Kyrklund was autism educator
A leader in the field of autism education has died. Sarah Jane Kyrklund was 76 and lived in Edina.
She was a native of Maryland, and held degrees from American University in Washington, DC, University of Minnesota and the University of Kansas. She held a PhD. and dedicated her career to teaching students with autism, and teaching teachers who worked in her field. She was also very much in demand as a speaker, and was highly regarded for her base of knowledge.
Kyrklund was an accomplished designer in the art of Ikebana (Japanese flower arranging).
She is survived by her sister and many other family members. Services have been held. Memorials can be made to N C Little Hospice, Autism Society of Minnesota or Normandale Lutheran Church.
Pauley championed the rights of others
Barbara Joann Pauley is remembered for championing the rights of vulnerable adults. Pauley, 68, was remembered at a memorial service this fall in her hometown of Mankato.
Pauley grew up in Madelia and attended Abbott Northwestern School of Nursing in Minneapolis. Her career experience included hospital and long term care and with clients in developmental disabilities and chemical dependence programs. She worked for the State of Minnesota for 20 years and inspected a variety of health facilities. She also conducted inspections in the cases of vulnerable adults.
She is survived by a sister, brother-in-law, and many nieces and nephews.
Coal’s artistry, activism burned brightly
Artist and advocate Char Diamond Coal believed strongly in promoting the work of visual art by people who live with mental illness. A celebration of her life was held in October at Fellowship Missionary Baptist Church, Minneapolis.
A longtime artists and performer, Coal died in November 2017. She had moved back to Marietta, Ga. to be closer to family after she became ill.
Born in Rochester, N.Y., Coal was born Charlene Waters. She developed an interest in fashion as a teenager, organizing fashion shows and training models. She moved to New York City where she was a disc jockey for the Playboy Club, owned a typing business, worked at Price Waterhouse Cooper and was involved in the Big Brothers/Big Sisters Program.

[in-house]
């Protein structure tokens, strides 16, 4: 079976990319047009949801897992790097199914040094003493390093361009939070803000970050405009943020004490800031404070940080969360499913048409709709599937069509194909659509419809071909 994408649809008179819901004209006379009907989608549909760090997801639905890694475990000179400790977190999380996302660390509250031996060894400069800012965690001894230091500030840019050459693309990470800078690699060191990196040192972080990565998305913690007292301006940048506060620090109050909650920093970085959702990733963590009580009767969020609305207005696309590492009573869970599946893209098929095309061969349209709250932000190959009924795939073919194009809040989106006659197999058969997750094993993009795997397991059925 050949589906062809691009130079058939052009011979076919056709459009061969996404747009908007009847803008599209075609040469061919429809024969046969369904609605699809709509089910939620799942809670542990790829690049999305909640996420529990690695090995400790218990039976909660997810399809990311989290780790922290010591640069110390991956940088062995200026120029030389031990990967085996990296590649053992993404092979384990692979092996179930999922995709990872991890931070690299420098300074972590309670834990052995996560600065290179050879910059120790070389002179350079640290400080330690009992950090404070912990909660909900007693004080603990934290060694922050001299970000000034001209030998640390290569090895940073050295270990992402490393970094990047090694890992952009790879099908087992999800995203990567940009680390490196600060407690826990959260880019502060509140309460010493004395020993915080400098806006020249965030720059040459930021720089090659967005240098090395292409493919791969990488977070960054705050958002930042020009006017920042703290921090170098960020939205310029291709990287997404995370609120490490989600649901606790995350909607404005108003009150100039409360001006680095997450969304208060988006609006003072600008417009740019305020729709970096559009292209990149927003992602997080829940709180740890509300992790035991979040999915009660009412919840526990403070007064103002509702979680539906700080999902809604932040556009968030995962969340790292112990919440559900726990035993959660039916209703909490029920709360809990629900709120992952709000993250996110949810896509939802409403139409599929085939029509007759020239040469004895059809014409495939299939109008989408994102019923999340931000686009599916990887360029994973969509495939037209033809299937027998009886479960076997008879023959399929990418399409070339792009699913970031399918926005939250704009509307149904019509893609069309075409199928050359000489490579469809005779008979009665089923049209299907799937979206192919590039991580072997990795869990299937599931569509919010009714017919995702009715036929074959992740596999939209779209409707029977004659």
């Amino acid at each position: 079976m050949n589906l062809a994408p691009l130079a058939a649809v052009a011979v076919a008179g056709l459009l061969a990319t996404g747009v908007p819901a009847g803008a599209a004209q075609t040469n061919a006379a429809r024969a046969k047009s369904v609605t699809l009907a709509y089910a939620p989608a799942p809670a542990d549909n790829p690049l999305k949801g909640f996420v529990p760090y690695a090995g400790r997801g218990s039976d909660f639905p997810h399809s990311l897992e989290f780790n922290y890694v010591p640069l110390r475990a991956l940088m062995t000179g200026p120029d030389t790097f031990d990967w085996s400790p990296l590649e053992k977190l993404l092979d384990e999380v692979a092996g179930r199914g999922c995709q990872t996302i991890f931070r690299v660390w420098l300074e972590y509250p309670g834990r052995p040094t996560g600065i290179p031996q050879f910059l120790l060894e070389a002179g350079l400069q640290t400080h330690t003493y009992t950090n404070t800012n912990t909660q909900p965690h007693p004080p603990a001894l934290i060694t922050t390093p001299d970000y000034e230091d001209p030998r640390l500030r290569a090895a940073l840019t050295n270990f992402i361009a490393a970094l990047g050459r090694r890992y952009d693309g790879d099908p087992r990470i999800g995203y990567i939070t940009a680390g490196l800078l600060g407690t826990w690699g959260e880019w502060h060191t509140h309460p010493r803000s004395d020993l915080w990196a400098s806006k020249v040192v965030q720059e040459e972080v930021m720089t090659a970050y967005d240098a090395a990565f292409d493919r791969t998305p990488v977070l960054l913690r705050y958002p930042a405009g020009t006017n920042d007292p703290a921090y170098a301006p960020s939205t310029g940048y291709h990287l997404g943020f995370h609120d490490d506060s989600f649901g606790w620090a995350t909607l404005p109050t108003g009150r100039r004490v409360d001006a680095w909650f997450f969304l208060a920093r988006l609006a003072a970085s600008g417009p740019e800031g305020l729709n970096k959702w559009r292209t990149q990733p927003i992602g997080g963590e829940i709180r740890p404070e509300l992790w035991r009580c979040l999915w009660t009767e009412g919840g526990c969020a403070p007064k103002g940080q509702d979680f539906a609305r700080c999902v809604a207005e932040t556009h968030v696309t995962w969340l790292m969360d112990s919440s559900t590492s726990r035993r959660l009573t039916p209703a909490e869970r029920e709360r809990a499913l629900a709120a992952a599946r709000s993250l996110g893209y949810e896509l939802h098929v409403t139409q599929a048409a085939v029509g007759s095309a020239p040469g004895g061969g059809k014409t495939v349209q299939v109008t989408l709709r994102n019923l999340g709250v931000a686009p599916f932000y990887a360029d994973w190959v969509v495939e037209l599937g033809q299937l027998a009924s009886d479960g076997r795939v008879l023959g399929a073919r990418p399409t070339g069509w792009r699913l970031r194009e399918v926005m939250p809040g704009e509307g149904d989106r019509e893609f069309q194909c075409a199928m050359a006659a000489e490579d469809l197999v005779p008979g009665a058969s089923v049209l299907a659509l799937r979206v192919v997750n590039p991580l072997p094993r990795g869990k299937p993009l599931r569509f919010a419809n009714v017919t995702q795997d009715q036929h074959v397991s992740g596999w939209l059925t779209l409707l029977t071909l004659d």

Coal moved to the Twin Cities where she studied at the University of Minnesota. She won awards for her photography, painting and writing. She was a singer, was active in her church and did community outreach. She was involved with VSA Minnesota, Vail Place and other nonprofits.
Coal was best known for founding and operating ZagZum, to showcase visual art by persons with mental illness. She often spoke of her personal struggles with mental health, and used that experience in her art and advocacy. One of her best-known annual shows was at Hennepin County Medical Center, during Mental Health Awareness Month in May
She was preceded in death by a brother. Coal is survived by her parents, two sisters and their families, and many other family members and friends. Services were also held last year in Georgia.
Potaczek provided living options
Michael Allen Potaczek’s career led to provide living options and other services for adults with disabilities. He did in September after a long battle with cancer. He was 51 and lived in Plymouth.
The Wisconsin native was a graduate of Metropolitan State University, with a degree in psychology and business management in 1992. He pursued a career helping people with disabilities, establishing Progressive Habilitative Services, Inc. and M.A.P. Investments in 1996. As a successful owner in adult foster care with several facilities, he took great pride in making a difference in the lives of his clients and employees.
He loved travel, the arts and creative endeavors. He is survived by his mother, sisters and many other family members and friends. No services were held at his request.
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